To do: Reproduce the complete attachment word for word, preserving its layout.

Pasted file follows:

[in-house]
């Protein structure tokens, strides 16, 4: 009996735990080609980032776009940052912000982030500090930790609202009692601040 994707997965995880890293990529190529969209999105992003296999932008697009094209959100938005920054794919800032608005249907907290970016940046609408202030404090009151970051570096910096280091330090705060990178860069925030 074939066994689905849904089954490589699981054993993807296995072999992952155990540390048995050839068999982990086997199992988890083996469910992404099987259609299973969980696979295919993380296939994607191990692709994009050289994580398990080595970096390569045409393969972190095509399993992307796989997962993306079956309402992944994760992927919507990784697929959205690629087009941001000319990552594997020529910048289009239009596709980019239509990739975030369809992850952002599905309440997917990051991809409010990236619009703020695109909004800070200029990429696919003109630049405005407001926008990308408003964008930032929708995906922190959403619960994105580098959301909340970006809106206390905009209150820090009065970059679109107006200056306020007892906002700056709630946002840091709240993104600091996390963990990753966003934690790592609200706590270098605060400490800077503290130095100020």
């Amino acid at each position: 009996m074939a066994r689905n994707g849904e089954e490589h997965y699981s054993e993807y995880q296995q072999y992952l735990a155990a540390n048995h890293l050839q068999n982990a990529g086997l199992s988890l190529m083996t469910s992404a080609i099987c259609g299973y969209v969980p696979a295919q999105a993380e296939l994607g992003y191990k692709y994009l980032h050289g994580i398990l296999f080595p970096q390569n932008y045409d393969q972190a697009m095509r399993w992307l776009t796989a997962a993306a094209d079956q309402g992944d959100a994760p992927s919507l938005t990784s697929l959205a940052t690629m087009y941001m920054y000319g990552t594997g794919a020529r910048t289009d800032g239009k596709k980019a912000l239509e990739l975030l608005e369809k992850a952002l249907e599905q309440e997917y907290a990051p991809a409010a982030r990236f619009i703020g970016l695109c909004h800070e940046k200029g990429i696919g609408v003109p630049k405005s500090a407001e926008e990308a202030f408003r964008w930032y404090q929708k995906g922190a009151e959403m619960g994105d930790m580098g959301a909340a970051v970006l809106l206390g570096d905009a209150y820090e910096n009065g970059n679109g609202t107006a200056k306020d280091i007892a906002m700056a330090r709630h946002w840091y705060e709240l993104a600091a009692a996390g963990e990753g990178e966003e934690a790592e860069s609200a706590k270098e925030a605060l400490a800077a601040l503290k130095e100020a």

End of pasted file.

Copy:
[in-house]
């Protein structure tokens, strides 16, 4: 009996735990080609980032776009940052912000982030500090930790609202009692601040 994707997965995880890293990529190529969209999105992003296999932008697009094209959100938005920054794919800032608005249907907290970016940046609408202030404090009151970051570096910096280091330090705060990178860069925030 074939066994689905849904089954490589699981054993993807296995072999992952155990540390048995050839068999982990086997199992988890083996469910992404099987259609299973969980696979295919993380296939994607191990692709994009050289994580398990080595970096390569045409393969972190095509399993992307796989997962993306079956309402992944994760992927919507990784697929959205690629087009941001000319990552594997020529910048289009239009596709980019239509990739975030369809992850952002599905309440997917990051991809409010990236619009703020695109909004800070200029990429696919003109630049405005407001926008990308408003964008930032929708995906922190959403619960994105580098959301909340970006809106206390905009209150820090009065970059679109107006200056306020007892906002700056709630946002840091709240993104600091996390963990990753966003934690790592609200706590270098605060400490800077503290130095100020």
């Amino acid at each position: 009996m074939a066994r689905n994707g849904e089954e490589h997965y699981s054993e993807y995880q296995q072999y992952l735990a155990a540390n048995h890293l050839q068999n982990a990529g086997l199992s988890l190529m083996t469910s992404a080609i099987c259609g299973y969209v969980p696979a295919q999105a993380e296939l994607g992003y191990k692709y994009l980032h050289g994580i398990l296999f080595p970096q390569n932008y045409d393969q972190a697009m095509r399993w992307l776009t796989a997962a993306a094209d079956q309402g992944d959100a994760p992927s919507l938005t990784s697929l959205a940052t690629m087009y941001m920054y000319g990552t594997g794919a020529r910048t289009d800032g239009k596709k980019a912000l239509e990739l975030l608005e369809k992850a952002l249907e599905q309440e997917y907290a990051p991809a409010a982030r990236f619009i703020g970016l695109c909004h800070e940046k200029g990429i696919g609408v003109p630049k405005s500090a407001e926008e990308a202030f408003r964008w930032y404090q929708k995906g922190a009151e959403m619960g994105d930790m580098g959301a909340a970051v970006l809106l206390g570096d905009a209150y820090e910096n009065g970059n679109g609202t107006a200056k306020d280091i007892a906002m700056a330090r709630h946002w840091y705060e709240l993104a600091a009692a996390g963990e990753g990178e966003e934690a790592e860069s609200a706590k270098e925030a605060l400490a800077a601040l503290k130095e100020a």